In the excerpt from his autobiography, “Learning to Read,” Malcolm X talks about how the books he read opened up new worlds of understanding for him. That led me to think about the books that have made an impression on my life. Three books that immediately come to mind are Harry Potter and The Sorcerer’s Stone by J.K. Rowling, Death Be Not Proud by John Gunther, and The Bible. Each book had a distinct impact at different points in time, growing up.
Listing a Harry Potter book is admittedly cliché, but it was the first book I ever read with gusto. When I was in elementary school, like many kids my age, I had an aversion to reading; my grades suffered because of it. The only way to improve your literary skills is through practice, and the best way to practice is to read a topic of interest. So at a parent teacher conference, my fifth grade teacher suggested I try reading Harry Potter, which at the time was quickly becoming a world phenomenon. My parents forced me to pick up the book, and before I knew it, I was enthralled with the story.
Having never been a proficient reader, getting through the book by myself was difficult, but the need to understand the story had me rereading every page. Harry Potter contained no profound, life changing morals but it did capture the imagination and ignited my passion for reading. What I had once associated with boredom and saw as a chore, I now actively sought out more, to the point where reading replaced watching television as a favorite pastime. Afterwards, the first books I would read of my own violation all had compelling stories, like Harry Potter, and the more I read, the less intimidated I was of reading. I no longer stuttered over big words, the need to reread pages diminished, and eventually I started branching out to other sources of literature, like newspapers, encyclopedias, scientific magazines and journals.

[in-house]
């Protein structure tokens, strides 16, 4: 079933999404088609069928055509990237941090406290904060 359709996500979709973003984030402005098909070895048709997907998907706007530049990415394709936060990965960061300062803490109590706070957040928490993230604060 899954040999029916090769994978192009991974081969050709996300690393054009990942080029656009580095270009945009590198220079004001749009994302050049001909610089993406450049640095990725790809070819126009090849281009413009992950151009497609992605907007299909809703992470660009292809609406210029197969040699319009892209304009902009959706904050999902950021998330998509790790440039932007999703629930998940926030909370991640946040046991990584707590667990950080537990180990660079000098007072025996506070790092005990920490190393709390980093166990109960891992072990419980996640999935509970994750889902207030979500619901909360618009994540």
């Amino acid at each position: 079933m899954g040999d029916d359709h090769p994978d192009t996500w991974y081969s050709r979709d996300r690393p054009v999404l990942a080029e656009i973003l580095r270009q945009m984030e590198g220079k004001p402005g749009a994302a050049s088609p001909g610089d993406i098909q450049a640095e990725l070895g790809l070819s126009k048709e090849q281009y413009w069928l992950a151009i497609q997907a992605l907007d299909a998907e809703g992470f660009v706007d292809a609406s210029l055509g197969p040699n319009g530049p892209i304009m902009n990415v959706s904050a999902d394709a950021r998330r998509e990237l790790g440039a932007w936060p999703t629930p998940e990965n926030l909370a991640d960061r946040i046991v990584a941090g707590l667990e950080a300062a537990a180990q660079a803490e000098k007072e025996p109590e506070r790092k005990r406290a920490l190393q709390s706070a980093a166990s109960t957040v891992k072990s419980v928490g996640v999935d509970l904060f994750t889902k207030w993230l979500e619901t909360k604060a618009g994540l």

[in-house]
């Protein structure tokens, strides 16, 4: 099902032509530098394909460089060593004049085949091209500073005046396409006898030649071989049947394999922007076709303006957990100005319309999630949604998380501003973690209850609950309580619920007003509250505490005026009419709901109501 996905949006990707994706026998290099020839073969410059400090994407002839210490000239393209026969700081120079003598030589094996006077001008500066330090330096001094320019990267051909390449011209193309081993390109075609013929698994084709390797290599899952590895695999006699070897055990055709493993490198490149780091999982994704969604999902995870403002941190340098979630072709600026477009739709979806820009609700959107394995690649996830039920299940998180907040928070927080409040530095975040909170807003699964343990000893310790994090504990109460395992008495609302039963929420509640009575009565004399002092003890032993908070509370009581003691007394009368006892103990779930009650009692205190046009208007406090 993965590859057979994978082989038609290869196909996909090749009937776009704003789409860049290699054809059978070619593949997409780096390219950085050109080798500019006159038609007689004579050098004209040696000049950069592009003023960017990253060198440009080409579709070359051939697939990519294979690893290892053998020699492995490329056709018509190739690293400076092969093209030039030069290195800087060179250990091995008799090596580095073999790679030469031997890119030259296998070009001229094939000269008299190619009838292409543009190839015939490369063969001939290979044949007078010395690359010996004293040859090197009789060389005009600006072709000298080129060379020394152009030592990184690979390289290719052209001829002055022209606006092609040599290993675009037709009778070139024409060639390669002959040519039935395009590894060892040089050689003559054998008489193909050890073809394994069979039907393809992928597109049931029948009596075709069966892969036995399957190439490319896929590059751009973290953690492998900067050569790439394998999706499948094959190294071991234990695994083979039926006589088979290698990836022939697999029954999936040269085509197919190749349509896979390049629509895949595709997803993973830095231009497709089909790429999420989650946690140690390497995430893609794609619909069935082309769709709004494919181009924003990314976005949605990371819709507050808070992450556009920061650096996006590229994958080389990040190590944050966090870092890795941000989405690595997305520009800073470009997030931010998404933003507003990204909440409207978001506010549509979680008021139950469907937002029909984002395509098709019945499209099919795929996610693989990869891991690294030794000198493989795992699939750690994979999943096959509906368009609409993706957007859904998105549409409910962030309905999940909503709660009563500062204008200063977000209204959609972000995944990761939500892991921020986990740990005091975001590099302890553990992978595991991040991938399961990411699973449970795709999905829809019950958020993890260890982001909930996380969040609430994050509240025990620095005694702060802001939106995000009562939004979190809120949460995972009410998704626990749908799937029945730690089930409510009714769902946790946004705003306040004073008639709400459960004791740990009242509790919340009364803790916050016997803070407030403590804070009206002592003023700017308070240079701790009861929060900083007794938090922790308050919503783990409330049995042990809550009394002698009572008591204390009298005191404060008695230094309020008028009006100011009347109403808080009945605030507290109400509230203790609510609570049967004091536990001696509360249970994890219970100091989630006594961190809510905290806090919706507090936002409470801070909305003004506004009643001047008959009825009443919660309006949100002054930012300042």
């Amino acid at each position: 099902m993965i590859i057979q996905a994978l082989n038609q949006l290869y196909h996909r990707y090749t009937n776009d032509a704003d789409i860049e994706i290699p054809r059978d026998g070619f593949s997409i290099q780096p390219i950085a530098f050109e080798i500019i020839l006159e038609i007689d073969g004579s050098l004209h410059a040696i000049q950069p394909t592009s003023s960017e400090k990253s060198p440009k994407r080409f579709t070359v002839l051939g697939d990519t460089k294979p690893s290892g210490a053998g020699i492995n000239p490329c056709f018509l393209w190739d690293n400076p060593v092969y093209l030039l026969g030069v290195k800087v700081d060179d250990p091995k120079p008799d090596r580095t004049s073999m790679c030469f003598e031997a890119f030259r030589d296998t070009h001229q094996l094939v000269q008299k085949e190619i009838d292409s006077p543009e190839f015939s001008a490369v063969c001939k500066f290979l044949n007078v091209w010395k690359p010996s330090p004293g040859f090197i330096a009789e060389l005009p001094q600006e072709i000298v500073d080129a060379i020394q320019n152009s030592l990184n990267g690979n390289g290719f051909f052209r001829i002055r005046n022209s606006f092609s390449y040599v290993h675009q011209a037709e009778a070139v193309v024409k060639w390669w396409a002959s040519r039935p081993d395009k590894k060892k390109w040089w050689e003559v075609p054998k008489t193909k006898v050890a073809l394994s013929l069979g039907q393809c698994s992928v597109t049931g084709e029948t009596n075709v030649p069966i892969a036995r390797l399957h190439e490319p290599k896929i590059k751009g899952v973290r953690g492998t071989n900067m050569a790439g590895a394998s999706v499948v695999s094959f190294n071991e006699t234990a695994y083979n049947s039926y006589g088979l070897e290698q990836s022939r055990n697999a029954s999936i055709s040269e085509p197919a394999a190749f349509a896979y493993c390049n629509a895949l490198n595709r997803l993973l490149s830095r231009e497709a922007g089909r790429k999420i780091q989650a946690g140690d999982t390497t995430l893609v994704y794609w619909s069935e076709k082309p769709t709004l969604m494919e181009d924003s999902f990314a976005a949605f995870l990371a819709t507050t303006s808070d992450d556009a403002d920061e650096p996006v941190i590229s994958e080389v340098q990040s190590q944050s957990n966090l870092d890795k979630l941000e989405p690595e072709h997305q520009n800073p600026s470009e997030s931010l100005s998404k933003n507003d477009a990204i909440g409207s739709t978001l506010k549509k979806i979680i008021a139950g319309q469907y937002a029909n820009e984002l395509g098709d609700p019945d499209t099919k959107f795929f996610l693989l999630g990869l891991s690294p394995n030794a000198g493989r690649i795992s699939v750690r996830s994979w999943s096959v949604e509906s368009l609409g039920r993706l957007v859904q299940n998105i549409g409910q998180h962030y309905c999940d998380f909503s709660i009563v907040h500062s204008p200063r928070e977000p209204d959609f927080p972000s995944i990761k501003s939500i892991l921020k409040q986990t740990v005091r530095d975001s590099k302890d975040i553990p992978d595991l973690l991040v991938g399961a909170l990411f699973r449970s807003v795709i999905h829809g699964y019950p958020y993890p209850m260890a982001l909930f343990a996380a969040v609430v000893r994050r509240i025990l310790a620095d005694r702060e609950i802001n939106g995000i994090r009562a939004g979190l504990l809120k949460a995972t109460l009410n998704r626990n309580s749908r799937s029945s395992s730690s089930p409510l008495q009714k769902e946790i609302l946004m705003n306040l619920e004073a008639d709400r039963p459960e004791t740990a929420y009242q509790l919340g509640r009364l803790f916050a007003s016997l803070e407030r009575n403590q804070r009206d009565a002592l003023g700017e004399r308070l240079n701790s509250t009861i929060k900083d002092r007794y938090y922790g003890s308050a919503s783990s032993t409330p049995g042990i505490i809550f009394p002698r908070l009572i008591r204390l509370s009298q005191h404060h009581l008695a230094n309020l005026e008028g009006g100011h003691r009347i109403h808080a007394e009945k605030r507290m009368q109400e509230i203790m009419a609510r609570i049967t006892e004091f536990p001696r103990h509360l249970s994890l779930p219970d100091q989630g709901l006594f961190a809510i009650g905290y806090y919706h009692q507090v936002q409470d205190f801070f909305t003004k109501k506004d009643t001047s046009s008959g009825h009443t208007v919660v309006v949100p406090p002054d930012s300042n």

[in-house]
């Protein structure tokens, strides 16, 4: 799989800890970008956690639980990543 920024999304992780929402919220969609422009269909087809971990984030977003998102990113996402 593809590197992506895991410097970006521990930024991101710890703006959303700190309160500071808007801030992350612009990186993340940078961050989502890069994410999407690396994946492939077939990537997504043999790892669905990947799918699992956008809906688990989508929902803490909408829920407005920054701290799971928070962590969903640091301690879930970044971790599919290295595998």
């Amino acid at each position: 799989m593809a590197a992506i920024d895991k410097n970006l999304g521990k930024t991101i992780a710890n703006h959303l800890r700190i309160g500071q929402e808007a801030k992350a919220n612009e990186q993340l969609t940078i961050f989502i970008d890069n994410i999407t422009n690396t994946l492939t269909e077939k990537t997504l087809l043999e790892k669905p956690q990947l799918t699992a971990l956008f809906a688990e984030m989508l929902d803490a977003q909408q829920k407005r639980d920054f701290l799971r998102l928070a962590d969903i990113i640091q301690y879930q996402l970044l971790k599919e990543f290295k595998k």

Today, I no longer need a compelling story in order to read, and I don’t read as many novels as I used to, but everyday, I’m always reading in my free time. I read about the latest break through in computer technology, or the newest theories published in Scientific American. I visit the New York Times website daily to keep up on the latest current events, and investigate any topic I find of interest, like the rise and fall of the American Auto industry. I can credit all of these aspects of my everyday life to Harry Potter, for if I hadn’t discovered a passion for reading as a child, something else would consume my everyday life today, like television, or video games.
The summer before high school, I came across Gunther’s Death Not Be Proud. It is a powerful memoir written about his son, Johnny. At the age of sixteen Johnny is diagnosed with terminal brain cancer, he dies fifteen months later. The memoir focuses on Johnny’s journey during those fifteen months, and his extraordinary willpower to survive. It is one of the most inspirational stories I have ever read.